What Excites You the Most About the Future of Oncology?

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It really is next generation sequencing because today, it is isolated to large academic centres and a few national reference laboratories, the ability to take sequencing and bring it to the community, because today 80% of all cancers are managed in the community at a community hospital or community healthcare setting, not at an academic center or major research center.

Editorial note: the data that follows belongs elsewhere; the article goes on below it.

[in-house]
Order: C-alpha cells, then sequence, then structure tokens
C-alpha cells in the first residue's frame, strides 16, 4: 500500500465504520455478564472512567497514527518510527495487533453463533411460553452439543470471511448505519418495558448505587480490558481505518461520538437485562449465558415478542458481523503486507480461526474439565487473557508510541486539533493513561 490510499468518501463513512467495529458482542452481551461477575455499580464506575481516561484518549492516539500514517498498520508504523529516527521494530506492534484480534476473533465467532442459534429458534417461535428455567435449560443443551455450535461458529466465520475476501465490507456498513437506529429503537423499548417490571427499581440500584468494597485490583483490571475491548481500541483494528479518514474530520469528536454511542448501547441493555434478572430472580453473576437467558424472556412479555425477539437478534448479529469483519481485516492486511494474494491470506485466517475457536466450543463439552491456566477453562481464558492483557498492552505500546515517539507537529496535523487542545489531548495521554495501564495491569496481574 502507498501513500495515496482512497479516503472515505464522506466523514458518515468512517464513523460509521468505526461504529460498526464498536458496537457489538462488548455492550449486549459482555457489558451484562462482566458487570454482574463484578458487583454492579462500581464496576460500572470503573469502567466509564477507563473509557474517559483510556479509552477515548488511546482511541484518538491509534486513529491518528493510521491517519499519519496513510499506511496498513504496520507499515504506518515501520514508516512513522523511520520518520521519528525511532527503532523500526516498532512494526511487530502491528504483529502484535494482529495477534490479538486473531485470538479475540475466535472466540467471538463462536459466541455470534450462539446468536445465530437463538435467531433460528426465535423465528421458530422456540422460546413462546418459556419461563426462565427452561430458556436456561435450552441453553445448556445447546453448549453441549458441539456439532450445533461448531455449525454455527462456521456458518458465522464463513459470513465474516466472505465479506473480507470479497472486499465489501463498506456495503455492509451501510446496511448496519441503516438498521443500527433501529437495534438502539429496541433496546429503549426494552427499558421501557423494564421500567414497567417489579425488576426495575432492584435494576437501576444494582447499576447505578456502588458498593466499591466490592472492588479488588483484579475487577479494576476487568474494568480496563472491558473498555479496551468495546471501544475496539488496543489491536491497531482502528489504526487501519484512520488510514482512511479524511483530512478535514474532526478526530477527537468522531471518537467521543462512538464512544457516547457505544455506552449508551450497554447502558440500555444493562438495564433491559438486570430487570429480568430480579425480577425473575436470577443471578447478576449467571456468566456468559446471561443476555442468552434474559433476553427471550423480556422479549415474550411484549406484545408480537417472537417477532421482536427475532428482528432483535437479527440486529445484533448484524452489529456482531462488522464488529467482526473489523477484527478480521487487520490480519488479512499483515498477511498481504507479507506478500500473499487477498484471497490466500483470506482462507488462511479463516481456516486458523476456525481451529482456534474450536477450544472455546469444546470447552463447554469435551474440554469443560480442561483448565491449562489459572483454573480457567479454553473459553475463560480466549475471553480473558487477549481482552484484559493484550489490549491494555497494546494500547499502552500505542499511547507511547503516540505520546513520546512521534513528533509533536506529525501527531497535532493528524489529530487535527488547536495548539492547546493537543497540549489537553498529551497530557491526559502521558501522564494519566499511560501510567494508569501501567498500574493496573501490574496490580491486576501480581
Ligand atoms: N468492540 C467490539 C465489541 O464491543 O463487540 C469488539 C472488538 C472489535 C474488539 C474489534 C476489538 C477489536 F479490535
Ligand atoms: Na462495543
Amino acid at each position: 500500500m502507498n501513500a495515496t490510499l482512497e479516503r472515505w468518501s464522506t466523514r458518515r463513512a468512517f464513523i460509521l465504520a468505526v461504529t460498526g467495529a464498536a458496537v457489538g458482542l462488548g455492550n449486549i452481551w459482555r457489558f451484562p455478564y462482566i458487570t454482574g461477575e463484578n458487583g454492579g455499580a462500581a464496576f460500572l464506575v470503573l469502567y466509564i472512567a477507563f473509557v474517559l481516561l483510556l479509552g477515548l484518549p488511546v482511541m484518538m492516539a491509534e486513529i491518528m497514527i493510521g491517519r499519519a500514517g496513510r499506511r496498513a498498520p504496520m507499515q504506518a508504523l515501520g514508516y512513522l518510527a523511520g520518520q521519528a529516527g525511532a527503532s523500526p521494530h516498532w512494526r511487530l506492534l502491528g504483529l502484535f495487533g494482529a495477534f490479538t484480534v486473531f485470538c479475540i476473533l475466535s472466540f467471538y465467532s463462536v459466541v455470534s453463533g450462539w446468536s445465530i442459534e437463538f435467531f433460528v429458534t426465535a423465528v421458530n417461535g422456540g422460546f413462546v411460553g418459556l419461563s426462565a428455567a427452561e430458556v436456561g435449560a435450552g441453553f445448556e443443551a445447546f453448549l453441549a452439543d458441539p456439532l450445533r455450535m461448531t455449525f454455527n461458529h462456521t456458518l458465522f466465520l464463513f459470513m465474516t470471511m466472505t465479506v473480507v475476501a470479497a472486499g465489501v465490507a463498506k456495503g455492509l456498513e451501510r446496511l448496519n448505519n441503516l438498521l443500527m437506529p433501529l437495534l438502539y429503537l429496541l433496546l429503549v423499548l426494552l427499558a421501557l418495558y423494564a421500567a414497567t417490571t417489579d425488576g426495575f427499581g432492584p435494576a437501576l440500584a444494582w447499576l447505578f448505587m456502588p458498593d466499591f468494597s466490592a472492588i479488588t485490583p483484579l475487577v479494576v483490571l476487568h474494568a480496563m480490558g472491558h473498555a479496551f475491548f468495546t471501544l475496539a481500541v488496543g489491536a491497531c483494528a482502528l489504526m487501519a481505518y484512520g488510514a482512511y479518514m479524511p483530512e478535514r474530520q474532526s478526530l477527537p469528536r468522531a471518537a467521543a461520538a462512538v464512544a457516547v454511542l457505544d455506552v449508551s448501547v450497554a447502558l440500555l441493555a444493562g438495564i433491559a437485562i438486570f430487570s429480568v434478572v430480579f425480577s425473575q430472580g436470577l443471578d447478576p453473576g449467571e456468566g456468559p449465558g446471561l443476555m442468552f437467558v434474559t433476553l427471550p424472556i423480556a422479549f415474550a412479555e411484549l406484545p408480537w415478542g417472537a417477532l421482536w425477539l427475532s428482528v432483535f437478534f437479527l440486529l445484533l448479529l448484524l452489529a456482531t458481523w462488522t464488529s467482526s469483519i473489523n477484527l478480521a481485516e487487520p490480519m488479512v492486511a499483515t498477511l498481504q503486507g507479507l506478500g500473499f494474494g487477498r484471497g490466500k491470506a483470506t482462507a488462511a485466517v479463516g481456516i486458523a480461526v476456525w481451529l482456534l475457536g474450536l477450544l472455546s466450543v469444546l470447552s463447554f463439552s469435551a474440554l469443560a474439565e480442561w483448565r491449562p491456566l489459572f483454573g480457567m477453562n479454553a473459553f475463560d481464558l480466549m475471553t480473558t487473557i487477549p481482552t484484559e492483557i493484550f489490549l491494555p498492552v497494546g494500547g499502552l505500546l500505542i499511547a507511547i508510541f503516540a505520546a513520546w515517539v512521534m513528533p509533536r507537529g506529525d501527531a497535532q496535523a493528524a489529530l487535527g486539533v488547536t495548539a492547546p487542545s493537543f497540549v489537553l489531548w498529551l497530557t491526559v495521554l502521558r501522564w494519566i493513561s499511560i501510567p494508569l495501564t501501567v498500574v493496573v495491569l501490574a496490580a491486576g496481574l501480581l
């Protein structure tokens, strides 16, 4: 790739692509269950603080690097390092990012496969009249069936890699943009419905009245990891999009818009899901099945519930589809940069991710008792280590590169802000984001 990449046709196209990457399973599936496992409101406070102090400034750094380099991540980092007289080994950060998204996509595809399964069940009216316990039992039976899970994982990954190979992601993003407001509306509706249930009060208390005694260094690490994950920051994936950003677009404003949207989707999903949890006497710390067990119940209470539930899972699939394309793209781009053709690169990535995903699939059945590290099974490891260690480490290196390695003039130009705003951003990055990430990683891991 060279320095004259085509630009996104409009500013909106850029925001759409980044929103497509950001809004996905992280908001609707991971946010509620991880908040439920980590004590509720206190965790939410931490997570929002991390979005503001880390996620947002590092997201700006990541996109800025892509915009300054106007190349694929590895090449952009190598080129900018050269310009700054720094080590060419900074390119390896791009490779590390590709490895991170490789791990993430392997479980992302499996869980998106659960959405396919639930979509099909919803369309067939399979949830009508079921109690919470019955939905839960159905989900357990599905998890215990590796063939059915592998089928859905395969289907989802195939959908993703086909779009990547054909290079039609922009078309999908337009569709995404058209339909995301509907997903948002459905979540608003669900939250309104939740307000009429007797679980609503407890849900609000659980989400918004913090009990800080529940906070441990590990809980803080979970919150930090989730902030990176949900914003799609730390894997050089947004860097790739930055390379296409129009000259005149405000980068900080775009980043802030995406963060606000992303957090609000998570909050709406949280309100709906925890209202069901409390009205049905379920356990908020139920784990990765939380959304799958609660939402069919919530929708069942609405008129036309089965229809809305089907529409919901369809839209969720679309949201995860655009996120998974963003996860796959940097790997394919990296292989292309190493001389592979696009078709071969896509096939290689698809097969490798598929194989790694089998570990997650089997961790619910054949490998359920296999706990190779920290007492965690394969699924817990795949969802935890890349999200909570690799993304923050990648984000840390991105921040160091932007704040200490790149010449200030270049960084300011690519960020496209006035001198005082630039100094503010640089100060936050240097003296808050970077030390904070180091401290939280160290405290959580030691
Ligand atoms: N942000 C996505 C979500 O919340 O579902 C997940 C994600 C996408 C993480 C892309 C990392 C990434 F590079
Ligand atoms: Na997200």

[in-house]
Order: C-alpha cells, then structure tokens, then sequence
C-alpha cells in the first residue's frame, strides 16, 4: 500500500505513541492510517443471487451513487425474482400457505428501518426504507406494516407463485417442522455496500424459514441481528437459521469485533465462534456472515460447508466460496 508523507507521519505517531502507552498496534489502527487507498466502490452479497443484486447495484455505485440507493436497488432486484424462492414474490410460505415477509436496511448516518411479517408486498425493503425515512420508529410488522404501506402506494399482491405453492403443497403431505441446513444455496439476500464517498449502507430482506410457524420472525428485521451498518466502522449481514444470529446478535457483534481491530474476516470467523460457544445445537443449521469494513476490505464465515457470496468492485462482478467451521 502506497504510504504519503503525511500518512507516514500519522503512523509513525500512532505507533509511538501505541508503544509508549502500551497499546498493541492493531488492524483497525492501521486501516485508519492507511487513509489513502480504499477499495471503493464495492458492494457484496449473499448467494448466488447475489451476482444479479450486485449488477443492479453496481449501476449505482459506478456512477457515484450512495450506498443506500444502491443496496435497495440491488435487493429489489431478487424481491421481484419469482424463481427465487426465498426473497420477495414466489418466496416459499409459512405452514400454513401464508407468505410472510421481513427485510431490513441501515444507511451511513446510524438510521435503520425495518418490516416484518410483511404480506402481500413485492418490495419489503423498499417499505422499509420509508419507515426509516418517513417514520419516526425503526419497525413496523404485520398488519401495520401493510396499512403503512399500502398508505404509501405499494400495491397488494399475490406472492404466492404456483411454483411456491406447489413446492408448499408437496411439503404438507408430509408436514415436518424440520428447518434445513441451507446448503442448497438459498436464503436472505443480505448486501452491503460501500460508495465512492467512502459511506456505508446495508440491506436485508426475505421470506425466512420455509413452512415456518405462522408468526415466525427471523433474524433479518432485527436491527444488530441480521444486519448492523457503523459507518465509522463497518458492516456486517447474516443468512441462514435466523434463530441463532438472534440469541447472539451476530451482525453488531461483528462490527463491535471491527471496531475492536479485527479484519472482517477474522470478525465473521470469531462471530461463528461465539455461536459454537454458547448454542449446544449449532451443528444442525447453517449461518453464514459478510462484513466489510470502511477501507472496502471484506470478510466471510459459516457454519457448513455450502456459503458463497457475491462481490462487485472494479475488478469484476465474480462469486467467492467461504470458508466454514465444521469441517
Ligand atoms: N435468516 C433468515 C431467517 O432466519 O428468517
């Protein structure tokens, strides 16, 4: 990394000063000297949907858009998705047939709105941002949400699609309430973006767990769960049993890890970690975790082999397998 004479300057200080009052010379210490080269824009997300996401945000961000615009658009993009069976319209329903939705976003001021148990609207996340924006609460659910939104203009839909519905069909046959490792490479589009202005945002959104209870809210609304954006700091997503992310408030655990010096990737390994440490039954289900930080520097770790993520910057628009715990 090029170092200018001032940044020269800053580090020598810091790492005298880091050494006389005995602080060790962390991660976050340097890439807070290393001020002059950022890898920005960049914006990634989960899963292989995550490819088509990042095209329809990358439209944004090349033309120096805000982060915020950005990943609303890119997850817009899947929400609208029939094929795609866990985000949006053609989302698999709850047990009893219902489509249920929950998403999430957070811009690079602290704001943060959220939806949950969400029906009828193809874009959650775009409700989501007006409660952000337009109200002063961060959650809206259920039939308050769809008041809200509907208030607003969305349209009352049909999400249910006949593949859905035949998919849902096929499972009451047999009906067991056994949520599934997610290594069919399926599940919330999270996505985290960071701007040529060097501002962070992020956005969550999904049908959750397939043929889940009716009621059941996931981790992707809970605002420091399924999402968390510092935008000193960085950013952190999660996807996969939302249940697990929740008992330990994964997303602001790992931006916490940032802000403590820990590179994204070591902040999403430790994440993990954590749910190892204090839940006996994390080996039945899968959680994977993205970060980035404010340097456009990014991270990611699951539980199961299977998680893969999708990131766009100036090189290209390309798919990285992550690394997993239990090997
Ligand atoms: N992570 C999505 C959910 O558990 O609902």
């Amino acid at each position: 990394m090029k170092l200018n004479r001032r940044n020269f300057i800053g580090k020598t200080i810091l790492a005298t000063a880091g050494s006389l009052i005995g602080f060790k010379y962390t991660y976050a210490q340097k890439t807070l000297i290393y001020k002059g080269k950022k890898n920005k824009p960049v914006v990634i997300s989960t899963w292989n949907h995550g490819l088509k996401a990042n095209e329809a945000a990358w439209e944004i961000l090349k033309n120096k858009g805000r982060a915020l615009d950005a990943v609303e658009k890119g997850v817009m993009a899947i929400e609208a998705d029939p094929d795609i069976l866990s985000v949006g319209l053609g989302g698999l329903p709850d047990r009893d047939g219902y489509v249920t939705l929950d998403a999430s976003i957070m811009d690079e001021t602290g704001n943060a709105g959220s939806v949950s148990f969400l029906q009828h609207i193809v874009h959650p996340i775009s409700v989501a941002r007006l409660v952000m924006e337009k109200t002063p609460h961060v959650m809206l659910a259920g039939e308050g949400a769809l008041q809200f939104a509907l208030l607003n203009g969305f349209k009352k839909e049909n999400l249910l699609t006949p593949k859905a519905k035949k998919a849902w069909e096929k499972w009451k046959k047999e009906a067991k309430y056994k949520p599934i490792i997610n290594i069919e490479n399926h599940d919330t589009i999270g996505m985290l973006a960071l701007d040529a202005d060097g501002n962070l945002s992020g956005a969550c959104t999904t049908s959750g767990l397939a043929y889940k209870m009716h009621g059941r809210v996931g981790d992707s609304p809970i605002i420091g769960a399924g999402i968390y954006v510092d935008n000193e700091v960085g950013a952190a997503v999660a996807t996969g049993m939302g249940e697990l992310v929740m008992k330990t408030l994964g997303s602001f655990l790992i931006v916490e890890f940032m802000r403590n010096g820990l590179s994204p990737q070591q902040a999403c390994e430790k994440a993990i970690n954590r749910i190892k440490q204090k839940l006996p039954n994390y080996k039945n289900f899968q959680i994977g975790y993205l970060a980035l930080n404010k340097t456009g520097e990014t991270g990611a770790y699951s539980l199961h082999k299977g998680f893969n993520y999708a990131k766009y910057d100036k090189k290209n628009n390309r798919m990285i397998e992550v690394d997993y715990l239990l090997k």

So our job over the next three to five years is to take this technology, the sequence in capability and bring it to the community. Now that's going to require us to do a lot of education but it's also going to require us to develop workflows, where these technologies are easy to use and highly automated and that's going again take us for the next three to five years to do that.

Today, they are fairly manual, they require a fair amount of sophistication to operate properly. So we're going to see a lot out of time spent there, and today, federal insurance and public insurance don't cover the technology. So another piece we have to focus on is educating the pairs as to the value of these technologies.